Cyber-coolies

BPO workers, considered a pampered lot by some, actually spend long hours at the computer and telephone, with almost no breaks. Their work is repetitive and intensive, with unrealistically high targets and constant surveillance, say labour lawyers Vinod Shetty and Ketaki Rege. Eighty per cent work overtime thrice a week, and 24% report work-related health problems

A workforce of 700,000. Average age: 24 years. BPO workers are considered a pampered lot by some, and glorified but exploited cyber-coolies by others. But all agree that intense working hours, lifestyle, and posture are taking a toll on the health of young IT and IT-enabled industry professionals. Agenda interviewed Mumbai-based labour lawyers Vinod Shetty and Ketaki Rege to find out more about what it's like to work in a BPO. Shetty and Rege are also associated with the Young Professionals Collective (YPC), a forum for BPO employees.

How would you describe working conditions in the IT or IT-enabled industry?

Certain comments can be made about the business process outsourcing (BPO) sector which is part of the IT-enabled industry. In the BPO sector, the most stressful job is in call centres where employees service customers in the US, UK and Australia, where their waking hours are our sleeping hours.

Work in a call centre is intensive, requiring high levels of concentration. It is repetitive, as the employee performs one type of activity throughout the day. And it's in a physically constrained environment -- employees must stare at the computer screen all day. They are expected to be at the desk at all times during their shift except for designated toilet and meal breaks. They are literally tied to the workstation because they have a headset on all the time. They must pick up the telephone within seconds of it ringing (this is monitored). They must complete the call satisfactorily, as quickly as possible and move on to the next call. And, they must meet an unrealistically high target number of calls every day. (Call centre workers in India are expected to complete an average of 180 calls per day, compared to 75 in the US.) This is emotionally exhausting.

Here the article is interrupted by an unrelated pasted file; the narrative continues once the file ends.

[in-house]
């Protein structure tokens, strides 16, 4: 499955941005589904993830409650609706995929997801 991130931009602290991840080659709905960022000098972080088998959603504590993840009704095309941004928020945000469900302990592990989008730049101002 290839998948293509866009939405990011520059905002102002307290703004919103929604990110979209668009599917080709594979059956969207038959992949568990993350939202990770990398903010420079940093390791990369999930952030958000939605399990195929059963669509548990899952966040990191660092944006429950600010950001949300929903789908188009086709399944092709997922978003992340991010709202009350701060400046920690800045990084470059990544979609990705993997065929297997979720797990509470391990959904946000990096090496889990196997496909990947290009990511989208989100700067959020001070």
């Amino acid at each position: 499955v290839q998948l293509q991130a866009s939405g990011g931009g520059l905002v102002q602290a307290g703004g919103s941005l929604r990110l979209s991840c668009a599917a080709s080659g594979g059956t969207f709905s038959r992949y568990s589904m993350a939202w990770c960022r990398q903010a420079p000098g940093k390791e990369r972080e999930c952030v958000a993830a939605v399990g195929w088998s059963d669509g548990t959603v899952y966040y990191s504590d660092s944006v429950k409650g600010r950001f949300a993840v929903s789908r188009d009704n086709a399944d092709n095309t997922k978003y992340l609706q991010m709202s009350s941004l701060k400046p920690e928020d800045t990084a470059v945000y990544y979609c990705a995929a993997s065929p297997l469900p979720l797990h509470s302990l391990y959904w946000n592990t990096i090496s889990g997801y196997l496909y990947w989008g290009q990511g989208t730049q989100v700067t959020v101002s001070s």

Call centre employees are under constant surveillance. Closed circuit cameras are placed in every part of the office. In addition, the "group leader" in each department tracks the workers' performance minute by minute to ensure that work never slows down and peak efficiency is maintained -- even though these offices are always short-staffed. When a person wants to take a toilet break s/he must raise a hand and the group leader will give permission after making sure that someone else takes over that desk. There are even reports of employees being followed to the toilet to make sure they are not actually taking a cigarette break!

Workers have to meet daily targets, as incentives are a large component of the salary package which is linked to performance.

The Young Professionals Collective helped conduct a US-India bi-national study in 2006 (1) where we surveyed employees from three BPO companies in India. Eighty per cent of the employees surveyed worked overtime up to three days a week, and 10% worked overtime up to six days a week, averaging 54 hours for the week (instead of the 48-hour week standard in India). They are required to do night shifts.

Workers are trained to forget who they are: to speak with an American accent and use American slang, and to think of themselves as American. "You're not the person who came to this office; from now on you're somebody else and you're somewhere else. You're actually in Boise, Idaho, not Bangalore. You're Roger, not Ramesh, and that's who the person on the other end of the line is shouting at."

But that's not true. Once customers know the call is being taken in India, they start abusing the person. They're not shouting at Roger, they're shouting at Ramesh who must tolerate racist abuse and take it home with him.

Yes, BPO employees work in airconditioned offices and they have recreation rooms and nice canteens. But their overall working conditions are no better than those in other offices in the private sector. They are under constant physical and mental stress.